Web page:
The Gifted

Do you have to do bottle episodes where they use their powers minimally?

Certainly we're a TV show. There are times when we have to be conscious of budget. I come from a world where I don't like taking episodes off. I'm always going to be like, "Okay, so budgetarily, we could do this, right? We kind of already paid for that, right?" I just feel like when I see a bottle episode, I'm like, "Oh, look, it's a bottle episode. Oh, you saved some money? Thanks for saving some money on my hour of television watching."

Some of them are clever about it. 

My hope is that when we do that kind of thing, and we will do something along those lines, that we want to do it cleverly and we want to do it in a way that feels organic.

In your mind, was there an Xavier school at some point in the past?

Oh yeah, absolutely.

And the characters know?

They know about it.

Is Bryan Singer directing any more episodes?

He's a busy guy. He's off directing the Queen movie in England but we get texts from him. The nice thing about Bryan is he's a fan of the series. He wants the best so he stays in touch. He's just good that way.

Do you have any big TV directors lined up?

Len Wiseman is doing the second episode. It's a big deal. Then I'd say also Scott Peters who created The 4400. He's actually done a lot of power stuff and that kind of thing. He's directing the third episode, so we tried to line it up with people who were comfortable with this and have done this stuff before.

Did Simon Kinberg have a lot of input as the sort of keeper of the X-Men movie franchise?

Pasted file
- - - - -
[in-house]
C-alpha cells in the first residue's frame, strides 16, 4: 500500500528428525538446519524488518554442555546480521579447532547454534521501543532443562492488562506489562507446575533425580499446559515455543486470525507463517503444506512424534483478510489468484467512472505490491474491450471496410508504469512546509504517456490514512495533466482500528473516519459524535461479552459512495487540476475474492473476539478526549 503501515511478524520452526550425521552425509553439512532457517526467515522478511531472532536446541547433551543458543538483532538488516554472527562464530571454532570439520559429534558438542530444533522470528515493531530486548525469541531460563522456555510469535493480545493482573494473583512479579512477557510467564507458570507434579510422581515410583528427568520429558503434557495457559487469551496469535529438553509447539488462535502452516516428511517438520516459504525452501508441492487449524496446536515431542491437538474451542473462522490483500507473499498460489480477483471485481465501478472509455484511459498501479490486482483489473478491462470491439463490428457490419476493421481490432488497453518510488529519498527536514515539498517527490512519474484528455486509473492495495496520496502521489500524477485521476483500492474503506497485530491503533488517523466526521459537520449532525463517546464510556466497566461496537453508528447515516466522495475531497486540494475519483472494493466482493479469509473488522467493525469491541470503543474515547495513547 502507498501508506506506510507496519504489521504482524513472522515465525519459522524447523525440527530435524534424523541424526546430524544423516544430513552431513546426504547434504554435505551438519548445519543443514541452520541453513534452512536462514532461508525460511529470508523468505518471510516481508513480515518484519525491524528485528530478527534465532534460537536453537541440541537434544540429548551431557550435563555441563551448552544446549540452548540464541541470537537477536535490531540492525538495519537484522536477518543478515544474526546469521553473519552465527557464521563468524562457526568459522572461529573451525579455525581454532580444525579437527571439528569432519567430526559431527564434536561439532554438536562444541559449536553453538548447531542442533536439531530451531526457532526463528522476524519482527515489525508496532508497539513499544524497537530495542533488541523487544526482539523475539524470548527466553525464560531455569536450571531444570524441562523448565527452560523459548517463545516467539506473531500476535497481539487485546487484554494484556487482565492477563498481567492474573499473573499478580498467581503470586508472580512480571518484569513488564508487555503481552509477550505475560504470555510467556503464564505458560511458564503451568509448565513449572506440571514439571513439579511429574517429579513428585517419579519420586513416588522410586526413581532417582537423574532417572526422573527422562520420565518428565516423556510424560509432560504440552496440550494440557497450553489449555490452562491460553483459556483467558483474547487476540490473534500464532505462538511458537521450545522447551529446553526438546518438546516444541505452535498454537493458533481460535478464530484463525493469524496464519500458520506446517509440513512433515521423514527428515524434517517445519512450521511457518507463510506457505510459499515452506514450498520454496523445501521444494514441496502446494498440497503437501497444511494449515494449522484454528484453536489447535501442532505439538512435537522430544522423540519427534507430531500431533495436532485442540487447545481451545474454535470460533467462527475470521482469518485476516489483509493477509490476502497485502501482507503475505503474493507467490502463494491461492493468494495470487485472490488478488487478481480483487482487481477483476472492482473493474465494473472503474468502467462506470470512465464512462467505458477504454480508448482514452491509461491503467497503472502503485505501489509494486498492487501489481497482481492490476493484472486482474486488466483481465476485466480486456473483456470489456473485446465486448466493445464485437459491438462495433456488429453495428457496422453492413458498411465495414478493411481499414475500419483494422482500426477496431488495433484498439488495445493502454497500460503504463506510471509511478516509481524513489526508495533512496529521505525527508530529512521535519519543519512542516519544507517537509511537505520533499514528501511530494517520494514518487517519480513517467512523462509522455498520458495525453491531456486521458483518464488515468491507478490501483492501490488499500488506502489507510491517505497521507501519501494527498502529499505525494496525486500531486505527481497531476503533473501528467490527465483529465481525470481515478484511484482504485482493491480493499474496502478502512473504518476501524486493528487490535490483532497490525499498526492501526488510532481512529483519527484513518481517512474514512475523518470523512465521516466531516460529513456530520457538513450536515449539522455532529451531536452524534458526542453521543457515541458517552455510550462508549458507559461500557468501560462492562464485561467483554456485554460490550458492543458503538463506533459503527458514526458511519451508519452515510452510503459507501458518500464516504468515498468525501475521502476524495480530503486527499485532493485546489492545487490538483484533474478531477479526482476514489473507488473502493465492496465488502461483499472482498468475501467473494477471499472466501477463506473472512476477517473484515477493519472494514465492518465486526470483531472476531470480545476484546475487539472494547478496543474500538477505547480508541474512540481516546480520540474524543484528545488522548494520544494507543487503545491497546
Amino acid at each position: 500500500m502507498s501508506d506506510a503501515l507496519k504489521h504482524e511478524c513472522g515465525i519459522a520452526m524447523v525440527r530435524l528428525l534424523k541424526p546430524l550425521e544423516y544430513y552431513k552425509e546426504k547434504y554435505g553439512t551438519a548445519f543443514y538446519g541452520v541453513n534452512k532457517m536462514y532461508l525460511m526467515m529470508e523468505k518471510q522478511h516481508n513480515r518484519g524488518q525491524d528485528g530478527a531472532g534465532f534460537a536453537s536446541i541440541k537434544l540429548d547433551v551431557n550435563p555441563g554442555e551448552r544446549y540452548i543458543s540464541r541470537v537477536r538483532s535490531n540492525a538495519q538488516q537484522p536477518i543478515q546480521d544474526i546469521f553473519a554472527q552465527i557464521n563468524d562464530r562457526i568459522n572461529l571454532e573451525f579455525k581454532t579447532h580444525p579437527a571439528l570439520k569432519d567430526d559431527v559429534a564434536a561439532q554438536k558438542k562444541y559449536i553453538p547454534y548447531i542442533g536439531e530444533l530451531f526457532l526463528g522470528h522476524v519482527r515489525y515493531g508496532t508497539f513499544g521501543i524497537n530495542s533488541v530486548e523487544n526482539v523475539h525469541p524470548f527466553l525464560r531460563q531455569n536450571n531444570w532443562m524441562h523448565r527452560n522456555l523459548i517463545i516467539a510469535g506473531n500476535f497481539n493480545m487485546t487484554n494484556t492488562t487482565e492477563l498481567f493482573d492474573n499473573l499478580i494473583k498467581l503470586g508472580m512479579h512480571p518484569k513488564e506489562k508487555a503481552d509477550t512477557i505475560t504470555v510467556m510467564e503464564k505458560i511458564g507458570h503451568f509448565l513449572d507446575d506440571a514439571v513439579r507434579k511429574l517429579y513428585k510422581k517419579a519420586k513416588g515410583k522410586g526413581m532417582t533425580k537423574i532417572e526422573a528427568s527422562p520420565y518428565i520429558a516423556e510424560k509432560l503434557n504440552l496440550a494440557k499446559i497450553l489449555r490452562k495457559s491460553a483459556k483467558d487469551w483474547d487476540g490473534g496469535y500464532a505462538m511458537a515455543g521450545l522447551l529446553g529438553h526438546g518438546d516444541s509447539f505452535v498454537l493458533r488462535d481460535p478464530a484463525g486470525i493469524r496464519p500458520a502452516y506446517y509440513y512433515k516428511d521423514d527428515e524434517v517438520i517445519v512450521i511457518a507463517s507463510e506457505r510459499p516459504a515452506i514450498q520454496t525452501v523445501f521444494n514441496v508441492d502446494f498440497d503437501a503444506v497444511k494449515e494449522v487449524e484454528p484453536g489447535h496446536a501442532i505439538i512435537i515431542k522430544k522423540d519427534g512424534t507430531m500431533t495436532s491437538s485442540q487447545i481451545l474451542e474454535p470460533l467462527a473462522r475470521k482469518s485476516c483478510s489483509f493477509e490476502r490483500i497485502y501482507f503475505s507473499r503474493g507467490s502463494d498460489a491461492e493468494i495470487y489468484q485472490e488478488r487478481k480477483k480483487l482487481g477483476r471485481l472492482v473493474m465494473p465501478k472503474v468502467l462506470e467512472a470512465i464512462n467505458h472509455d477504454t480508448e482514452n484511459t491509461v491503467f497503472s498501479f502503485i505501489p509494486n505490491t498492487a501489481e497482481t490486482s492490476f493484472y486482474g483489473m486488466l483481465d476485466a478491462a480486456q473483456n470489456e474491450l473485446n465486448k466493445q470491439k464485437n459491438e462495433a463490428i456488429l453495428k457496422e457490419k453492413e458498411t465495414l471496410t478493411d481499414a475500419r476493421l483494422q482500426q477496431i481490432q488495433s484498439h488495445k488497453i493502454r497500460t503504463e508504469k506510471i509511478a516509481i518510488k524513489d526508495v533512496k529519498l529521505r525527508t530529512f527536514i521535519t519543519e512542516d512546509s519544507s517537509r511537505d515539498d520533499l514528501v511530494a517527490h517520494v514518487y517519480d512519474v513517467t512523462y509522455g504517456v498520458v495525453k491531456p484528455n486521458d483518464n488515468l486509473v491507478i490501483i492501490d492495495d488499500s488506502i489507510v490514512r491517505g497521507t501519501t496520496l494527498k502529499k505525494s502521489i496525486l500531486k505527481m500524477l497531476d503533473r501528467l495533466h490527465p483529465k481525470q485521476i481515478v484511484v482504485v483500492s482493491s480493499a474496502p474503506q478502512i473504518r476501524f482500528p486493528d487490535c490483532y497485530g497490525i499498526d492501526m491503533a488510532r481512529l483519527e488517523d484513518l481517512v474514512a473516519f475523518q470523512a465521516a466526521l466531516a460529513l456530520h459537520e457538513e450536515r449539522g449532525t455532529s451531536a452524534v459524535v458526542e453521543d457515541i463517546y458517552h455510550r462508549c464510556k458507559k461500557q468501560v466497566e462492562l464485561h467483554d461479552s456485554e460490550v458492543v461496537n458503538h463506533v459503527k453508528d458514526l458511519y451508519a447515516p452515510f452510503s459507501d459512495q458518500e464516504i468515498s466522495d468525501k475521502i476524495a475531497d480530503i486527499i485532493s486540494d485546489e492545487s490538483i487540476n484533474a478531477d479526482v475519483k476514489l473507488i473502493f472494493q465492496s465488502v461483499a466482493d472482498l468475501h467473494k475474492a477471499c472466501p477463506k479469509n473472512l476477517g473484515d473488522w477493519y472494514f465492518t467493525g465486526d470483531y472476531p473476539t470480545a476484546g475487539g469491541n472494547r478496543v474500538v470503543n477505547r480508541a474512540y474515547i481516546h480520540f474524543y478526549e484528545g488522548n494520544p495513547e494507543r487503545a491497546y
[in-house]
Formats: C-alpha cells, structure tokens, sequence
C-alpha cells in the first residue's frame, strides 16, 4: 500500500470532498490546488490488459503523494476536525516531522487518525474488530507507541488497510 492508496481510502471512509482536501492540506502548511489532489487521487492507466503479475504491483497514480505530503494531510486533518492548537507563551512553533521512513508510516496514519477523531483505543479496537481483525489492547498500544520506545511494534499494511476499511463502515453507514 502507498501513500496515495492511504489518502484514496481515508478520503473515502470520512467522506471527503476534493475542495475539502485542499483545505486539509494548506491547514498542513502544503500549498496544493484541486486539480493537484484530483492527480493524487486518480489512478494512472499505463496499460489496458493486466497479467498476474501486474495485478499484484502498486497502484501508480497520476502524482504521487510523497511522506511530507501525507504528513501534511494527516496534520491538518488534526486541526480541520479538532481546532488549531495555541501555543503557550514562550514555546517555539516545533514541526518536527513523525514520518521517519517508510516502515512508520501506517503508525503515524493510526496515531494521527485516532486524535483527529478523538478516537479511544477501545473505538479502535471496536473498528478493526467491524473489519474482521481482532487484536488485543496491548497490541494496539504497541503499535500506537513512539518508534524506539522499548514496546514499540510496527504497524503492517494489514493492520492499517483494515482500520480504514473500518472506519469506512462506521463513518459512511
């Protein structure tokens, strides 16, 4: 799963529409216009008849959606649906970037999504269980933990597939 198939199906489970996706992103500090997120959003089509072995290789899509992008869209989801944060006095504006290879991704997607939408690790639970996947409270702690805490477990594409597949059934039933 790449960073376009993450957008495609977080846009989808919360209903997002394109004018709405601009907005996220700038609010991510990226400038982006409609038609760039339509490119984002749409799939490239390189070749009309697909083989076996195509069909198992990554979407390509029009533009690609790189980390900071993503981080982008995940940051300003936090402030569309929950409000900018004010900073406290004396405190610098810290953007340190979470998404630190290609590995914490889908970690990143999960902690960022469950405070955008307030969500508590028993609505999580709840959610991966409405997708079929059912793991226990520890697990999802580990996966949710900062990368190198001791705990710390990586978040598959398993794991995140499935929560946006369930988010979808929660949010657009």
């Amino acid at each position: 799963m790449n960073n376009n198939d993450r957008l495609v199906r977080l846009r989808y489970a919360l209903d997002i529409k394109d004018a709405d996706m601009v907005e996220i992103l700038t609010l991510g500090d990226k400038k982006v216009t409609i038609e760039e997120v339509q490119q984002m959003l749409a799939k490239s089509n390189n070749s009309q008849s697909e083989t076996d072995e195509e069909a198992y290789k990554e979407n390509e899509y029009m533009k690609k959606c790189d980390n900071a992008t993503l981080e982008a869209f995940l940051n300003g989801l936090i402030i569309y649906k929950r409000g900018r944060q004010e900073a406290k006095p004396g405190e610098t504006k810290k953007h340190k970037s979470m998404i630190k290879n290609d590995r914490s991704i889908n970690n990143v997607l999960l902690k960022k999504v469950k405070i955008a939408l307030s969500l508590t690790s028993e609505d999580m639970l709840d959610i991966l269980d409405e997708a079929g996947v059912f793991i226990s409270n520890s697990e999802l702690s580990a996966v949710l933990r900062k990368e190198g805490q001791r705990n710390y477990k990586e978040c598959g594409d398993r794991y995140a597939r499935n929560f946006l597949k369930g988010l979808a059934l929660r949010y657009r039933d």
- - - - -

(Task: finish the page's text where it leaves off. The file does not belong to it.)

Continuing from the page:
Simon gave us a lot of freedom. Creatively, Simon was great about weighing in on, "Watch for this land mine, watch for that land mine. You'll probably do best if you focus on this kind of thing." He kind of let us do our own thing story-wise. So for example, he was always a cheerleader for "remember the emotional connection between the characters and they're powers," which is not something that we weren't thinking about at all. It was good to have somebody who's been there and done a lot of it reminding you that that's the important thing.

What is a land mine in the X-Men world?

I think making stories that are too internal to the rules of superheroes. That's not directly from Simon but when I look at a superhero movie of any kind, be it X-Men or anything, ideally you shouldn't have to explain a rule in order to understand the climax. There shouldn't be some big sort of "if we've got to put the peanut butter in the jelly and then the square block has to go in the round hole before the streams converge," when you're really in that territory, you know you're kind of dead. Certainly as we've been working on the show, there have been times when you just wander down the rabbit hole. I'll wake up the next day and go, "No, no, no, we can't do any of that. That's all just the rules of magic. It's not interesting emotionally. We've fallen in love with our own mythology. Let's back off of that."

Is Trask industries in there somewhere?